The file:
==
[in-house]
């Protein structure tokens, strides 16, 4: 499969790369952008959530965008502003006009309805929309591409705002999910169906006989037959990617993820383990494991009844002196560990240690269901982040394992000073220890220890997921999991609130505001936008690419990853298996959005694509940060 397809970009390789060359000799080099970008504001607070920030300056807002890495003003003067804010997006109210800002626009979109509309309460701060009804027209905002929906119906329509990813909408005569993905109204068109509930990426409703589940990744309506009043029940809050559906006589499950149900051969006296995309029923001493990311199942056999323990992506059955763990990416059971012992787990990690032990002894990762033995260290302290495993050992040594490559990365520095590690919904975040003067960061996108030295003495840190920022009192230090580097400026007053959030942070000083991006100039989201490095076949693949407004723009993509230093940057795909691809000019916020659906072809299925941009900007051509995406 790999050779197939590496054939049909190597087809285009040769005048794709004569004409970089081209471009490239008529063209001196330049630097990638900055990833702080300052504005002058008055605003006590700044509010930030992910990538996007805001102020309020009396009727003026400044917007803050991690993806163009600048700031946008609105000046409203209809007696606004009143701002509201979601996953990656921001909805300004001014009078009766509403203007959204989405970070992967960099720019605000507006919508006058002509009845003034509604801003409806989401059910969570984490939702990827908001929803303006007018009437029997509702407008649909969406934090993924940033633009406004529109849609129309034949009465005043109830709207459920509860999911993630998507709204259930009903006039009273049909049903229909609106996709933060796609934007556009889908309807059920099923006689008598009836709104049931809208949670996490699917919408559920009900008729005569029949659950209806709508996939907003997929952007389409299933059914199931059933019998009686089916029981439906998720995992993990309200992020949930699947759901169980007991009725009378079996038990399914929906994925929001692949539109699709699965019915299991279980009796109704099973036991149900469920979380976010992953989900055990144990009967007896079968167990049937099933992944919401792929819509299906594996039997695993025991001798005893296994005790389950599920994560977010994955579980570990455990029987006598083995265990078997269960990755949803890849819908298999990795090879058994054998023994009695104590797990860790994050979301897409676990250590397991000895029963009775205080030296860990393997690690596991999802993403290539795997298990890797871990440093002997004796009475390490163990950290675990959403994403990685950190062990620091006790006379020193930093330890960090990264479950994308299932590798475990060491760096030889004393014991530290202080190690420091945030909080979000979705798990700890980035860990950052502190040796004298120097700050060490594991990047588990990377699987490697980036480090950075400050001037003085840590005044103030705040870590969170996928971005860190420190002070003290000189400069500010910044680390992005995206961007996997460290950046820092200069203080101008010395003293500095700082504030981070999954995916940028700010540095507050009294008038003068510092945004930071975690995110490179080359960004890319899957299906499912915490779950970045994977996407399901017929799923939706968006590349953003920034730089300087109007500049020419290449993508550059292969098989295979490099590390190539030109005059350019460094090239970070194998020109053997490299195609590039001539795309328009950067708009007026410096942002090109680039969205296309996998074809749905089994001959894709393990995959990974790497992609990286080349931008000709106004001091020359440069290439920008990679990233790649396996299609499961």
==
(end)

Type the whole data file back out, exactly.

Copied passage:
[in-house]
């Protein structure tokens, strides 16, 4: 499969790369952008959530965008502003006009309805929309591409705002999910169906006989037959990617993820383990494991009844002196560990240690269901982040394992000073220890220890997921999991609130505001936008690419990853298996959005694509940060 397809970009390789060359000799080099970008504001607070920030300056807002890495003003003067804010997006109210800002626009979109509309309460701060009804027209905002929906119906329509990813909408005569993905109204068109509930990426409703589940990744309506009043029940809050559906006589499950149900051969006296995309029923001493990311199942056999323990992506059955763990990416059971012992787990990690032990002894990762033995260290302290495993050992040594490559990365520095590690919904975040003067960061996108030295003495840190920022009192230090580097400026007053959030942070000083991006100039989201490095076949693949407004723009993509230093940057795909691809000019916020659906072809299925941009900007051509995406 790999050779197939590496054939049909190597087809285009040769005048794709004569004409970089081209471009490239008529063209001196330049630097990638900055990833702080300052504005002058008055605003006590700044509010930030992910990538996007805001102020309020009396009727003026400044917007803050991690993806163009600048700031946008609105000046409203209809007696606004009143701002509201979601996953990656921001909805300004001014009078009766509403203007959204989405970070992967960099720019605000507006919508006058002509009845003034509604801003409806989401059910969570984490939702990827908001929803303006007018009437029997509702407008649909969406934090993924940033633009406004529109849609129309034949009465005043109830709207459920509860999911993630998507709204259930009903006039009273049909049903229909609106996709933060796609934007556009889908309807059920099923006689008598009836709104049931809208949670996490699917919408559920009900008729005569029949659950209806709508996939907003997929952007389409299933059914199931059933019998009686089916029981439906998720995992993990309200992020949930699947759901169980007991009725009378079996038990399914929906994925929001692949539109699709699965019915299991279980009796109704099973036991149900469920979380976010992953989900055990144990009967007896079968167990049937099933992944919401792929819509299906594996039997695993025991001798005893296994005790389950599920994560977010994955579980570990455990029987006598083995265990078997269960990755949803890849819908298999990795090879058994054998023994009695104590797990860790994050979301897409676990250590397991000895029963009775205080030296860990393997690690596991999802993403290539795997298990890797871990440093002997004796009475390490163990950290675990959403994403990685950190062990620091006790006379020193930093330890960090990264479950994308299932590798475990060491760096030889004393014991530290202080190690420091945030909080979000979705798990700890980035860990950052502190040796004298120097700050060490594991990047588990990377699987490697980036480090950075400050001037003085840590005044103030705040870590969170996928971005860190420190002070003290000189400069500010910044680390992005995206961007996997460290950046820092200069203080101008010395003293500095700082504030981070999954995916940028700010540095507050009294008038003068510092945004930071975690995110490179080359960004890319899957299906499912915490779950970045994977996407399901017929799923939706968006590349953003920034730089300087109007500049020419290449993508550059292969098989295979490099590390190539030109005059350019460094090239970070194998020109053997490299195609590039001539795309328009950067708009007026410096942002090109680039969205296309996998074809749905089994001959894709393990995959990974790497992609990286080349931008000709106004001091020359440069290439920008990679990233790649396996299609499961």